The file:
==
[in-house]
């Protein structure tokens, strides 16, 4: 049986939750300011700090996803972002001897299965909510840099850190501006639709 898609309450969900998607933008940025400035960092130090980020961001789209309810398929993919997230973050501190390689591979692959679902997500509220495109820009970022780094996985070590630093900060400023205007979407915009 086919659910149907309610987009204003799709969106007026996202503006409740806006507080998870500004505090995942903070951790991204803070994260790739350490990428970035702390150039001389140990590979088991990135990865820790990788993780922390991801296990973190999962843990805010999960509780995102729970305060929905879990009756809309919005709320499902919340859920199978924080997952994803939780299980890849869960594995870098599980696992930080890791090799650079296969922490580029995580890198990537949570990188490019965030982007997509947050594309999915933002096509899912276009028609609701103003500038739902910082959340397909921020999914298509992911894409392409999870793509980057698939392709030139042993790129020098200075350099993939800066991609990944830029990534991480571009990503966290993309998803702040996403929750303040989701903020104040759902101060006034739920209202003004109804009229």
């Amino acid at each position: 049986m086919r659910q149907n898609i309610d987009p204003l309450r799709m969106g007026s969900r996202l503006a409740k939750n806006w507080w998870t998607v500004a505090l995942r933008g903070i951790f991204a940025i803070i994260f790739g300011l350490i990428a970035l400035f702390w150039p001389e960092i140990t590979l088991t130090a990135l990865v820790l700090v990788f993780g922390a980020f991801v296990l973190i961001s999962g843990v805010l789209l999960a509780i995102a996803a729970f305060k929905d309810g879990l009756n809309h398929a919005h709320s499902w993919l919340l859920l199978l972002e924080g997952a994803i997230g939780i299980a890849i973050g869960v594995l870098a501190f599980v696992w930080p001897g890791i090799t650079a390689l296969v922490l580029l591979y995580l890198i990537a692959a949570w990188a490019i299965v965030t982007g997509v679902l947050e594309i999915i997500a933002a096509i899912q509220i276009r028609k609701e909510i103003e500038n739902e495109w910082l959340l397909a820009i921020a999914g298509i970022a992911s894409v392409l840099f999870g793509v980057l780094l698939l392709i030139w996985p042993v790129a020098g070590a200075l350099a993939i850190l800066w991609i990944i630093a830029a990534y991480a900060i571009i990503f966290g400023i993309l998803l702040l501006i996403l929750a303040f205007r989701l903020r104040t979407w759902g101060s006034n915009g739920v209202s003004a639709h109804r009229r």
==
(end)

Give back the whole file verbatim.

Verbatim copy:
[in-house]
């Protein structure tokens, strides 16, 4: 049986939750300011700090996803972002001897299965909510840099850190501006639709 898609309450969900998607933008940025400035960092130090980020961001789209309810398929993919997230973050501190390689591979692959679902997500509220495109820009970022780094996985070590630093900060400023205007979407915009 086919659910149907309610987009204003799709969106007026996202503006409740806006507080998870500004505090995942903070951790991204803070994260790739350490990428970035702390150039001389140990590979088991990135990865820790990788993780922390991801296990973190999962843990805010999960509780995102729970305060929905879990009756809309919005709320499902919340859920199978924080997952994803939780299980890849869960594995870098599980696992930080890791090799650079296969922490580029995580890198990537949570990188490019965030982007997509947050594309999915933002096509899912276009028609609701103003500038739902910082959340397909921020999914298509992911894409392409999870793509980057698939392709030139042993790129020098200075350099993939800066991609990944830029990534991480571009990503966290993309998803702040996403929750303040989701903020104040759902101060006034739920209202003004109804009229």
């Amino acid at each position: 049986m086919r659910q149907n898609i309610d987009p204003l309450r799709m969106g007026s969900r996202l503006a409740k939750n806006w507080w998870t998607v500004a505090l995942r933008g903070i951790f991204a940025i803070i994260f790739g300011l350490i990428a970035l400035f702390w150039p001389e960092i140990t590979l088991t130090a990135l990865v820790l700090v990788f993780g922390a980020f991801v296990l973190i961001s999962g843990v805010l789209l999960a509780i995102a996803a729970f305060k929905d309810g879990l009756n809309h398929a919005h709320s499902w993919l919340l859920l199978l972002e924080g997952a994803i997230g939780i299980a890849i973050g869960v594995l870098a501190f599980v696992w930080p001897g890791i090799t650079a390689l296969v922490l580029l591979y995580l890198i990537a692959a949570w990188a490019i299965v965030t982007g997509v679902l947050e594309i999915i997500a933002a096509i899912q509220i276009r028609k609701e909510i103003e500038n739902e495109w910082l959340l397909a820009i921020a999914g298509i970022a992911s894409v392409l840099f999870g793509v980057l780094l698939l392709i030139w996985p042993v790129a020098g070590a200075l350099a993939i850190l800066w991609i990944i630093a830029a990534y991480a900060i571009i990503f966290g400023i993309l998803l702040l501006i996403l929750a303040f205007r989701l903020r104040t979407w759902g101060s006034n915009g739920v209202s003004a639709h109804r009229r």